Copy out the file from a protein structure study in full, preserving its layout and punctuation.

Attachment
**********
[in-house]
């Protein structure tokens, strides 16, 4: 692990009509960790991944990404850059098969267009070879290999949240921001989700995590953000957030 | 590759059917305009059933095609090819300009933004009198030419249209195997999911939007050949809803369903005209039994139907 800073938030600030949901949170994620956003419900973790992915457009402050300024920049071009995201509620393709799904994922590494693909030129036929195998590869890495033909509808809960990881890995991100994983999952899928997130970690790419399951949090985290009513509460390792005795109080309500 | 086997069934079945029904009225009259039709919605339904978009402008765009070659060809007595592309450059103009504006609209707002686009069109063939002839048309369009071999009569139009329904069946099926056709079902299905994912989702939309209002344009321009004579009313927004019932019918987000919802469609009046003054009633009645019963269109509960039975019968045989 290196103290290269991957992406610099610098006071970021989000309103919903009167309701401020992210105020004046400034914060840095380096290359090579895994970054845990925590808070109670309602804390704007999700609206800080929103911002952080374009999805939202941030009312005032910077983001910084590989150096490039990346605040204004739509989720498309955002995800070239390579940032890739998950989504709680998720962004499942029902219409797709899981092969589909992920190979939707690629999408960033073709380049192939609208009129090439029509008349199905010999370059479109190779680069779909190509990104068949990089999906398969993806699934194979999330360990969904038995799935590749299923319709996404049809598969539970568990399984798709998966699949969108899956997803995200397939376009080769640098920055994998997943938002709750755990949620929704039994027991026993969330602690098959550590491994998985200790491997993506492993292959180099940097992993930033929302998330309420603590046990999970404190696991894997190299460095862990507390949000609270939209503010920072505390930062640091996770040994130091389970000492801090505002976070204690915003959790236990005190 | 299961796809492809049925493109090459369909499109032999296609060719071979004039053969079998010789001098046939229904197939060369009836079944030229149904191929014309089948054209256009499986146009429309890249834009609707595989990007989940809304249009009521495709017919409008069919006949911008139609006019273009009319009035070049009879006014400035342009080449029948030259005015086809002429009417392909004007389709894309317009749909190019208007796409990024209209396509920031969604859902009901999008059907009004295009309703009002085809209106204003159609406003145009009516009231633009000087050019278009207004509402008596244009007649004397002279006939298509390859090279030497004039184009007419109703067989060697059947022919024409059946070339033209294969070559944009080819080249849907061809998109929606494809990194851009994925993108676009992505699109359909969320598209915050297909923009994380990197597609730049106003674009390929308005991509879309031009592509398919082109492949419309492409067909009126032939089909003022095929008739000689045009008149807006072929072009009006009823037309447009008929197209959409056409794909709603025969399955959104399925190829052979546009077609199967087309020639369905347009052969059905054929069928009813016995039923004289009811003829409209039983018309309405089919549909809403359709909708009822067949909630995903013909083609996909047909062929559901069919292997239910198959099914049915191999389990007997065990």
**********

[in-house]
């Protein structure tokens, strides 16, 4: 692990009509960790991944990404850059098969267009070879290999949240921001989700995590953000957030 | 590759059917305009059933095609090819300009933004009198030419249209195997999911939007050949809803369903005209039994139907 800073938030600030949901949170994620956003419900973790992915457009402050300024920049071009995201509620393709799904994922590494693909030129036929195998590869890495033909509808809960990881890995991100994983999952899928997130970690790419399951949090985290009513509460390792005795109080309500 | 086997069934079945029904009225009259039709919605339904978009402008765009070659060809007595592309450059103009504006609209707002686009069109063939002839048309369009071999009569139009329904069946099926056709079902299905994912989702939309209002344009321009004579009313927004019932019918987000919802469609009046003054009633009645019963269109509960039975019968045989 290196103290290269991957992406610099610098006071970021989000309103919903009167309701401020992210105020004046400034914060840095380096290359090579895994970054845990925590808070109670309602804390704007999700609206800080929103911002952080374009999805939202941030009312005032910077983001910084590989150096490039990346605040204004739509989720498309955002995800070239390579940032890739998950989504709680998720962004499942029902219409797709899981092969589909992920190979939707690629999408960033073709380049192939609208009129090439029509008349199905010999370059479109190779680069779909190509990104068949990089999906398969993806699934194979999330360990969904038995799935590749299923319709996404049809598969539970568990399984798709998966699949969108899956997803995200397939376009080769640098920055994998997943938002709750755990949620929704039994027991026993969330602690098959550590491994998985200790491997993506492993292959180099940097992993930033929302998330309420603590046990999970404190696991894997190299460095862990507390949000609270939209503010920072505390930062640091996770040994130091389970000492801090505002976070204690915003959790236990005190 | 299961796809492809049925493109090459369909499109032999296609060719071979004039053969079998010789001098046939229904197939060369009836079944030229149904191929014309089948054209256009499986146009429309890249834009609707595989990007989940809304249009009521495709017919409008069919006949911008139609006019273009009319009035070049009879006014400035342009080449029948030259005015086809002429009417392909004007389709894309317009749909190019208007796409990024209209396509920031969604859902009901999008059907009004295009309703009002085809209106204003159609406003145009009516009231633009000087050019278009207004509402008596244009007649004397002279006939298509390859090279030497004039184009007419109703067989060697059947022919024409059946070339033209294969070559944009080819080249849907061809998109929606494809990194851009994925993108676009992505699109359909969320598209915050297909923009994380990197597609730049106003674009390929308005991509879309031009592509398919082109492949419309492409067909009126032939089909003022095929008739000689045009008149807006072929072009009006009823037309447009008929197209959409056409794909709603025969399955959104399925190829052979546009077609199967087309020639369905347009052969059905054929069928009813016995039923004289009811003829409209039983018309309405089919549909809403359709909708009822067949909630995903013909083609996909047909062929559901069919292997239910198959099914049915191999389990007997065990």